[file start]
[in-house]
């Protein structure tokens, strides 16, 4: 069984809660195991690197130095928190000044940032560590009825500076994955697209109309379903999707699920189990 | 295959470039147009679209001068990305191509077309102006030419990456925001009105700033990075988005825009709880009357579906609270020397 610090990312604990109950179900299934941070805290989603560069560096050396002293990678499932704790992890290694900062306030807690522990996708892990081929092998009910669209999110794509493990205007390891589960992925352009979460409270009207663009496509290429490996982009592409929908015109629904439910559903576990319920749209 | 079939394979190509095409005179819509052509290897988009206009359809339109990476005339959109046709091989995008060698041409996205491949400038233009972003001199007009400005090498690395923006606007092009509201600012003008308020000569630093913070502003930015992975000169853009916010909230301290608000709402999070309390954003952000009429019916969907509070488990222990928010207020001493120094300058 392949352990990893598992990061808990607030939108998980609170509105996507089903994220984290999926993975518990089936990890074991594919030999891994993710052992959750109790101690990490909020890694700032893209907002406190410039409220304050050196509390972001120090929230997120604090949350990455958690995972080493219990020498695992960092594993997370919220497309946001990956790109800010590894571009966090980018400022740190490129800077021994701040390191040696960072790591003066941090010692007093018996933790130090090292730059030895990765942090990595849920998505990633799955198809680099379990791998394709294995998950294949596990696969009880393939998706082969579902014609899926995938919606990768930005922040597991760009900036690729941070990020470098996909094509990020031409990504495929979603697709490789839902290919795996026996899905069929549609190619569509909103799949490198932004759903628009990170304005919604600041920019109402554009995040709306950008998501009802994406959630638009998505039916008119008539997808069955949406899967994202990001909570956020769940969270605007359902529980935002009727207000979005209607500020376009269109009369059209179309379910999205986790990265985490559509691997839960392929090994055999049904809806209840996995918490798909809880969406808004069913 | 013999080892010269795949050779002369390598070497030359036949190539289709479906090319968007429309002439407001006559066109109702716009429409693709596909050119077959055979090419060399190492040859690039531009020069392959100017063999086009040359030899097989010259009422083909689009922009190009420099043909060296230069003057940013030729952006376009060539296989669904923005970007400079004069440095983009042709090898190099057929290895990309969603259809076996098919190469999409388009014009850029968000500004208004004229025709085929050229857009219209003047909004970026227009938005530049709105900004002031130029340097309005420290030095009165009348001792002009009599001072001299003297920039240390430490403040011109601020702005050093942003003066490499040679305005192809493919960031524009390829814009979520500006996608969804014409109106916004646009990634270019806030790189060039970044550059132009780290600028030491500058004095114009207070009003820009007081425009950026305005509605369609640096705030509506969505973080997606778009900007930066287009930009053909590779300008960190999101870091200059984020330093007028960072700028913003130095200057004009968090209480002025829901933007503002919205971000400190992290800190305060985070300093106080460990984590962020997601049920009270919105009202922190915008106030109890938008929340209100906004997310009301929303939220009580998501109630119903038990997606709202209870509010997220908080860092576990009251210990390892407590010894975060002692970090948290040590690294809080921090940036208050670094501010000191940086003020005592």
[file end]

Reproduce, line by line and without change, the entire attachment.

[in-house]
């Protein structure tokens, strides 16, 4: 069984809660195991690197130095928190000044940032560590009825500076994955697209109309379903999707699920189990 | 295959470039147009679209001068990305191509077309102006030419990456925001009105700033990075988005825009709880009357579906609270020397 610090990312604990109950179900299934941070805290989603560069560096050396002293990678499932704790992890290694900062306030807690522990996708892990081929092998009910669209999110794509493990205007390891589960992925352009979460409270009207663009496509290429490996982009592409929908015109629904439910559903576990319920749209 | 079939394979190509095409005179819509052509290897988009206009359809339109990476005339959109046709091989995008060698041409996205491949400038233009972003001199007009400005090498690395923006606007092009509201600012003008308020000569630093913070502003930015992975000169853009916010909230301290608000709402999070309390954003952000009429019916969907509070488990222990928010207020001493120094300058 392949352990990893598992990061808990607030939108998980609170509105996507089903994220984290999926993975518990089936990890074991594919030999891994993710052992959750109790101690990490909020890694700032893209907002406190410039409220304050050196509390972001120090929230997120604090949350990455958690995972080493219990020498695992960092594993997370919220497309946001990956790109800010590894571009966090980018400022740190490129800077021994701040390191040696960072790591003066941090010692007093018996933790130090090292730059030895990765942090990595849920998505990633799955198809680099379990791998394709294995998950294949596990696969009880393939998706082969579902014609899926995938919606990768930005922040597991760009900036690729941070990020470098996909094509990020031409990504495929979603697709490789839902290919795996026996899905069929549609190619569509909103799949490198932004759903628009990170304005919604600041920019109402554009995040709306950008998501009802994406959630638009998505039916008119008539997808069955949406899967994202990001909570956020769940969270605007359902529980935002009727207000979005209607500020376009269109009369059209179309379910999205986790990265985490559509691997839960392929090994055999049904809806209840996995918490798909809880969406808004069913 | 013999080892010269795949050779002369390598070497030359036949190539289709479906090319968007429309002439407001006559066109109702716009429409693709596909050119077959055979090419060399190492040859690039531009020069392959100017063999086009040359030899097989010259009422083909689009922009190009420099043909060296230069003057940013030729952006376009060539296989669904923005970007400079004069440095983009042709090898190099057929290895990309969603259809076996098919190469999409388009014009850029968000500004208004004229025709085929050229857009219209003047909004970026227009938005530049709105900004002031130029340097309005420290030095009165009348001792002009009599001072001299003297920039240390430490403040011109601020702005050093942003003066490499040679305005192809493919960031524009390829814009979520500006996608969804014409109106916004646009990634270019806030790189060039970044550059132009780290600028030491500058004095114009207070009003820009007081425009950026305005509605369609640096705030509506969505973080997606778009900007930066287009930009053909590779300008960190999101870091200059984020330093007028960072700028913003130095200057004009968090209480002025829901933007503002919205971000400190992290800190305060985070300093106080460990984590962020997601049920009270919105009202922190915008106030109890938008929340209100906004997310009301929303939220009580998501109630119903038990997606709202209870509010997220908080860092576990009251210990390892407590010894975060002692970090948290040590690294809080921090940036208050670094501010000191940086003020005592």